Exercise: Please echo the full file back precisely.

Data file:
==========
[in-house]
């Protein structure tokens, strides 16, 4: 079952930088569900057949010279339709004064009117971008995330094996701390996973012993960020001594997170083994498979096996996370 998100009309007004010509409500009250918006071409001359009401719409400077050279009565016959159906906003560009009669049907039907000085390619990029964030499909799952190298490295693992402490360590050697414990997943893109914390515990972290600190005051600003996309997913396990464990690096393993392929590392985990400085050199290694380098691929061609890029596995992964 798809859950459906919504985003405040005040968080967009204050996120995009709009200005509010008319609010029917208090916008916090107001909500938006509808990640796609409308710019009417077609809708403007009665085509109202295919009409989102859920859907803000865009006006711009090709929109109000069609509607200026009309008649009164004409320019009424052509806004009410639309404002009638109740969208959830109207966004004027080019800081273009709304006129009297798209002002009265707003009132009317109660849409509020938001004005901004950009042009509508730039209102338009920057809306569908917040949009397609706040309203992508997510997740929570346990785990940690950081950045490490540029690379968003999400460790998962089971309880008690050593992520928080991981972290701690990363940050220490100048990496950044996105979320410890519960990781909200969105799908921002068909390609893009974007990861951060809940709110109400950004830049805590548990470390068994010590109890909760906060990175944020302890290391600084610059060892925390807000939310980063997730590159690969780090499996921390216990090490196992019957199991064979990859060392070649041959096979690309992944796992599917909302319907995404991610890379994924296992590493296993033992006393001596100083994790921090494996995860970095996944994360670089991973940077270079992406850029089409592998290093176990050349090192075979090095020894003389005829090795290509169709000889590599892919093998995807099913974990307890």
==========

[in-house]
């Protein structure tokens, strides 16, 4: 079952930088569900057949010279339709004064009117971008995330094996701390996973012993960020001594997170083994498979096996996370 998100009309007004010509409500009250918006071409001359009401719409400077050279009565016959159906906003560009009669049907039907000085390619990029964030499909799952190298490295693992402490360590050697414990997943893109914390515990972290600190005051600003996309997913396990464990690096393993392929590392985990400085050199290694380098691929061609890029596995992964 798809859950459906919504985003405040005040968080967009204050996120995009709009200005509010008319609010029917208090916008916090107001909500938006509808990640796609409308710019009417077609809708403007009665085509109202295919009409989102859920859907803000865009006006711009090709929109109000069609509607200026009309008649009164004409320019009424052509806004009410639309404002009638109740969208959830109207966004004027080019800081273009709304006129009297798209002002009265707003009132009317109660849409509020938001004005901004950009042009509508730039209102338009920057809306569908917040949009397609706040309203992508997510997740929570346990785990940690950081950045490490540029690379968003999400460790998962089971309880008690050593992520928080991981972290701690990363940050220490100048990496950044996105979320410890519960990781909200969105799908921002068909390609893009974007990861951060809940709110109400950004830049805590548990470390068994010590109890909760906060990175944020302890290391600084610059060892925390807000939310980063997730590159690969780090499996921390216990090490196992019957199991064979990859060392070649041959096979690309992944796992599917909302319907995404991610890379994924296992590493296993033992006393001596100083994790921090494996995860970095996944994360670089991973940077270079992406850029089409592998290093176990050349090192075979090095020894003389005829090795290509169709000889590599892919093998995807099913974990307890």